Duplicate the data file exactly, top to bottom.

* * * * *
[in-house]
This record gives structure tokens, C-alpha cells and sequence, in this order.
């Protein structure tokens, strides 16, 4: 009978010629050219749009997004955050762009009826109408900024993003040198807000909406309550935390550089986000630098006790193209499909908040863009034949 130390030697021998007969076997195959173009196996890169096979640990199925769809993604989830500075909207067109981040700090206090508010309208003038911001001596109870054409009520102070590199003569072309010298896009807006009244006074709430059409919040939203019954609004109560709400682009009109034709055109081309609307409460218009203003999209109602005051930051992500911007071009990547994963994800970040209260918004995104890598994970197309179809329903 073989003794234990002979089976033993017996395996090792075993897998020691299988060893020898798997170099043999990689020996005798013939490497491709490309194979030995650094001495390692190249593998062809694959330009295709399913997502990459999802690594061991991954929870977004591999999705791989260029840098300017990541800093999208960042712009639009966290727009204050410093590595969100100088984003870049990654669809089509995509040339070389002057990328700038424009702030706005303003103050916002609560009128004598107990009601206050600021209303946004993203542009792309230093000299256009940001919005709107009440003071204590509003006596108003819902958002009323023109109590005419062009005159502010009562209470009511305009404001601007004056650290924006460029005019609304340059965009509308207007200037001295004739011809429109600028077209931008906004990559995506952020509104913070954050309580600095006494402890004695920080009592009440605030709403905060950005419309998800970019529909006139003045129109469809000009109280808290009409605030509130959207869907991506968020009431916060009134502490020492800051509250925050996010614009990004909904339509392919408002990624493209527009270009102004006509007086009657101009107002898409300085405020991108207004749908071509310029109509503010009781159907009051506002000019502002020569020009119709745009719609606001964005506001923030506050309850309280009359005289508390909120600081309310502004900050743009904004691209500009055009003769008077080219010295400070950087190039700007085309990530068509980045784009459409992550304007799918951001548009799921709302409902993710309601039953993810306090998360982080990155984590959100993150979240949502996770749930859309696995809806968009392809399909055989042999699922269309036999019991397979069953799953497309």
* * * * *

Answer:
[in-house]
This record gives structure tokens, C-alpha cells and sequence, in this order.
């Protein structure tokens, strides 16, 4: 009978010629050219749009997004955050762009009826109408900024993003040198807000909406309550935390550089986000630098006790193209499909908040863009034949 130390030697021998007969076997195959173009196996890169096979640990199925769809993604989830500075909207067109981040700090206090508010309208003038911001001596109870054409009520102070590199003569072309010298896009807006009244006074709430059409919040939203019954609004109560709400682009009109034709055109081309609307409460218009203003999209109602005051930051992500911007071009990547994963994800970040209260918004995104890598994970197309179809329903 073989003794234990002979089976033993017996395996090792075993897998020691299988060893020898798997170099043999990689020996005798013939490497491709490309194979030995650094001495390692190249593998062809694959330009295709399913997502990459999802690594061991991954929870977004591999999705791989260029840098300017990541800093999208960042712009639009966290727009204050410093590595969100100088984003870049990654669809089509995509040339070389002057990328700038424009702030706005303003103050916002609560009128004598107990009601206050600021209303946004993203542009792309230093000299256009940001919005709107009440003071204590509003006596108003819902958002009323023109109590005419062009005159502010009562209470009511305009404001601007004056650290924006460029005019609304340059965009509308207007200037001295004739011809429109600028077209931008906004990559995506952020509104913070954050309580600095006494402890004695920080009592009440605030709403905060950005419309998800970019529909006139003045129109469809000009109280808290009409605030509130959207869907991506968020009431916060009134502490020492800051509250925050996010614009990004909904339509392919408002990624493209527009270009102004006509007086009657101009107002898409300085405020991108207004749908071509310029109509503010009781159907009051506002000019502002020569020009119709745009719609606001964005506001923030506050309850309280009359005289508390909120600081309310502004900050743009904004691209500009055009003769008077080219010295400070950087190039700007085309990530068509980045784009459409992550304007799918951001548009799921709302409902993710309601039953993810306090998360982080990155984590959100993150979240949502996770749930859309696995809806968009392809399909055989042999699922269309036999019991397979069953799953497309």